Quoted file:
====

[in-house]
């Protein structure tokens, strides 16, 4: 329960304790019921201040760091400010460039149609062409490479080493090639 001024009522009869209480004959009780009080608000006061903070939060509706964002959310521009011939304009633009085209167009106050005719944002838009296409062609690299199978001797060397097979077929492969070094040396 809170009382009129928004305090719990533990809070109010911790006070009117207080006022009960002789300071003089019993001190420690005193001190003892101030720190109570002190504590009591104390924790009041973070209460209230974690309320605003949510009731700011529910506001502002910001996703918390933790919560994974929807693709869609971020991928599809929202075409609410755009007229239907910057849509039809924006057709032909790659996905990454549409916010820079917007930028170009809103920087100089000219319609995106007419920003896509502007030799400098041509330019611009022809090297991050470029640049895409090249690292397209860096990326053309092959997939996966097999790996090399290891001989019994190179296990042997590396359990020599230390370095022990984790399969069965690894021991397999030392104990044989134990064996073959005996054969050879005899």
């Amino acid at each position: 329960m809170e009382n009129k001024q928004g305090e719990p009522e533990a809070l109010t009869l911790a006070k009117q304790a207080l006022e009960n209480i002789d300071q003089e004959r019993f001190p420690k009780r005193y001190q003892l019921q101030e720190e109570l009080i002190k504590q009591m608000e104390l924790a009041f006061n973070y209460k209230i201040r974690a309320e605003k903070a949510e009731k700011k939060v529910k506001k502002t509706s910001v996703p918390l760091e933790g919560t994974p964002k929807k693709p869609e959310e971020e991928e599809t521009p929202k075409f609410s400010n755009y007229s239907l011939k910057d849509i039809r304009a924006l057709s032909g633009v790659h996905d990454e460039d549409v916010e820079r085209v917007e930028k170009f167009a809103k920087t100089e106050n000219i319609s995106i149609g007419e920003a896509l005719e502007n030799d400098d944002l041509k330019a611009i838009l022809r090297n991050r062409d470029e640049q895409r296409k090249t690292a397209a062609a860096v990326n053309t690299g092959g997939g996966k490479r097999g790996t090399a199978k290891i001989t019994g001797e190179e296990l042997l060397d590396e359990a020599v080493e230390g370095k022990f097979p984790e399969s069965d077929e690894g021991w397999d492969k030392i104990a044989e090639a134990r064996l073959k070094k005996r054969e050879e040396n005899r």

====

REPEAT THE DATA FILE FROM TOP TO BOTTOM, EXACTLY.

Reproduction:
[in-house]
């Protein structure tokens, strides 16, 4: 329960304790019921201040760091400010460039149609062409490479080493090639 001024009522009869209480004959009780009080608000006061903070939060509706964002959310521009011939304009633009085209167009106050005719944002838009296409062609690299199978001797060397097979077929492969070094040396 809170009382009129928004305090719990533990809070109010911790006070009117207080006022009960002789300071003089019993001190420690005193001190003892101030720190109570002190504590009591104390924790009041973070209460209230974690309320605003949510009731700011529910506001502002910001996703918390933790919560994974929807693709869609971020991928599809929202075409609410755009007229239907910057849509039809924006057709032909790659996905990454549409916010820079917007930028170009809103920087100089000219319609995106007419920003896509502007030799400098041509330019611009022809090297991050470029640049895409090249690292397209860096990326053309092959997939996966097999790996090399290891001989019994190179296990042997590396359990020599230390370095022990984790399969069965690894021991397999030392104990044989134990064996073959005996054969050879005899």
């Amino acid at each position: 329960m809170e009382n009129k001024q928004g305090e719990p009522e533990a809070l109010t009869l911790a006070k009117q304790a207080l006022e009960n209480i002789d300071q003089e004959r019993f001190p420690k009780r005193y001190q003892l019921q101030e720190e109570l009080i002190k504590q009591m608000e104390l924790a009041f006061n973070y209460k209230i201040r974690a309320e605003k903070a949510e009731k700011k939060v529910k506001k502002t509706s910001v996703p918390l760091e933790g919560t994974p964002k929807k693709p869609e959310e971020e991928e599809t521009p929202k075409f609410s400010n755009y007229s239907l011939k910057d849509i039809r304009a924006l057709s032909g633009v790659h996905d990454e460039d549409v916010e820079r085209v917007e930028k170009f167009a809103k920087t100089e106050n000219i319609s995106i149609g007419e920003a896509l005719e502007n030799d400098d944002l041509k330019a611009i838009l022809r090297n991050r062409d470029e640049q895409r296409k090249t690292a397209a062609a860096v990326n053309t690299g092959g997939g996966k490479r097999g790996t090399a199978k290891i001989t019994g001797e190179e296990l042997l060397d590396e359990a020599v080493e230390g370095k022990f097979p984790e399969s069965d077929e690894g021991w397999d492969k030392i104990a044989e090639a134990r064996l073959k070094k005996r054969e050879e040396n005899r």